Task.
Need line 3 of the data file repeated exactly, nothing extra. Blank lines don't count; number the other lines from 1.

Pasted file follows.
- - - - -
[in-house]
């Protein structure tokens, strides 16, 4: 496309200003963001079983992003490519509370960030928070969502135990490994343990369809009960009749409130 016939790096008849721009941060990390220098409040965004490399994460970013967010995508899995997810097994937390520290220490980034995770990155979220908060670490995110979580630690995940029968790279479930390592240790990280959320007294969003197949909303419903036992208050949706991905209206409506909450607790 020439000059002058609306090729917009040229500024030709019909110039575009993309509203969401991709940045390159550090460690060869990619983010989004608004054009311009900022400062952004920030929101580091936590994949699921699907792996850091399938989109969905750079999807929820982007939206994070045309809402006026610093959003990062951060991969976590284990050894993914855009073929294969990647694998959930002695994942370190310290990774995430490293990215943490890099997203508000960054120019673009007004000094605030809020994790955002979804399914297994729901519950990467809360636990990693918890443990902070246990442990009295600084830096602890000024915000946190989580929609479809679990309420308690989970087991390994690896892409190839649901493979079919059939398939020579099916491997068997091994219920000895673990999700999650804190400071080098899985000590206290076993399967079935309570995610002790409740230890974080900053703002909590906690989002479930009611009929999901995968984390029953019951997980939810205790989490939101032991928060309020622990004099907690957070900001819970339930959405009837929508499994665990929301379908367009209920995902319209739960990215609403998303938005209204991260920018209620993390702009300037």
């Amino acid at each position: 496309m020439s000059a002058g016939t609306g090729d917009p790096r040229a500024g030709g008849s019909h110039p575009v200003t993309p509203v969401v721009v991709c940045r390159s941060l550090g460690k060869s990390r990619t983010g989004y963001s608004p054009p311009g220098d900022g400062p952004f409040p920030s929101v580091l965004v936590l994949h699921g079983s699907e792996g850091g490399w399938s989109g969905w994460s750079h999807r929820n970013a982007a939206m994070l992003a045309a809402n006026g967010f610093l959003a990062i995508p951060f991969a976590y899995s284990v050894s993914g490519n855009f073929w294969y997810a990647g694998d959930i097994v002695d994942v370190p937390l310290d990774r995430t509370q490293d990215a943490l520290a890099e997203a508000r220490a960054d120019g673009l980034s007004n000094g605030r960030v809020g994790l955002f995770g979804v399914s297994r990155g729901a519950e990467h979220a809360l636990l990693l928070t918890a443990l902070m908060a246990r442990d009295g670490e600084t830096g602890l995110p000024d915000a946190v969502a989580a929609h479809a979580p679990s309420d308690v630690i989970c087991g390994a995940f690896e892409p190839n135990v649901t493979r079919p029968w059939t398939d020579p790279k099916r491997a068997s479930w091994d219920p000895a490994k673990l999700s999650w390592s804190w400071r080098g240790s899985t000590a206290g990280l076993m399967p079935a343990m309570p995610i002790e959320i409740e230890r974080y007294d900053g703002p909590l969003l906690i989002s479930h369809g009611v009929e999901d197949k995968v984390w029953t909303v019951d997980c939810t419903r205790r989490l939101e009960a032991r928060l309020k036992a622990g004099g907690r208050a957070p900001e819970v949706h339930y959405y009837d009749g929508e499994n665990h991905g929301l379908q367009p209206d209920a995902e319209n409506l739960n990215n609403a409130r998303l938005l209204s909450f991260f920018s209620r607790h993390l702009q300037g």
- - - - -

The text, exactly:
């Amino acid at each position: 496309m020439s000059a002058g016939t609306g090729d917009p790096r040229a500024g030709g008849s019909h110039p575009v200003t993309p509203v969401v721009v991709c940045r390159s941060l550090g460690k060869s990390r990619t983010g989004y963001s608004p054009p311009g220098d900022g400062p952004f409040p920030s929101v580091l965004v936590l994949h699921g079983s699907e792996g850091g490399w399938s989109g969905w994460s750079h999807r929820n970013a982007a939206m994070l992003a045309a809402n006026g967010f610093l959003a990062i995508p951060f991969a976590y899995s284990v050894s993914g490519n855009f073929w294969y997810a990647g694998d959930i097994v002695d994942v370190p937390l310290d990774r995430t509370q490293d990215a943490l520290a890099e997203a508000r220490a960054d120019g673009l980034s007004n000094g605030r960030v809020g994790l955002f995770g979804v399914s297994r990155g729901a519950e990467h979220a809360l636990l990693l928070t918890a443990l902070m908060a246990r442990d009295g670490e600084t830096g602890l995110p000024d915000a946190v969502a989580a929609h479809a979580p679990s309420d308690v630690i989970c087991g390994a995940f690896e892409p190839n135990v649901t493979r079919p029968w059939t398939d020579p790279k099916r491997a068997s479930w091994d219920p000895a490994k673990l999700s999650w390592s804190w400071r080098g240790s899985t000590a206290g990280l076993m399967p079935a343990m309570p995610i002790e959320i409740e230890r974080y007294d900053g703002p909590l969003l906690i989002s479930h369809g009611v009929e999901d197949k995968v984390w029953t909303v019951d997980c939810t419903r205790r989490l939101e009960a032991r928060l309020k036992a622990g004099g907690r208050a957070p900001e819970v949706h339930y959405y009837d009749g929508e499994n665990h991905g929301l379908q367009p209206d209920a995902e319209n409506l739960n990215n609403a409130r998303l938005l209204s909450f991260f920018s209620r607790h993390l702009q300037g």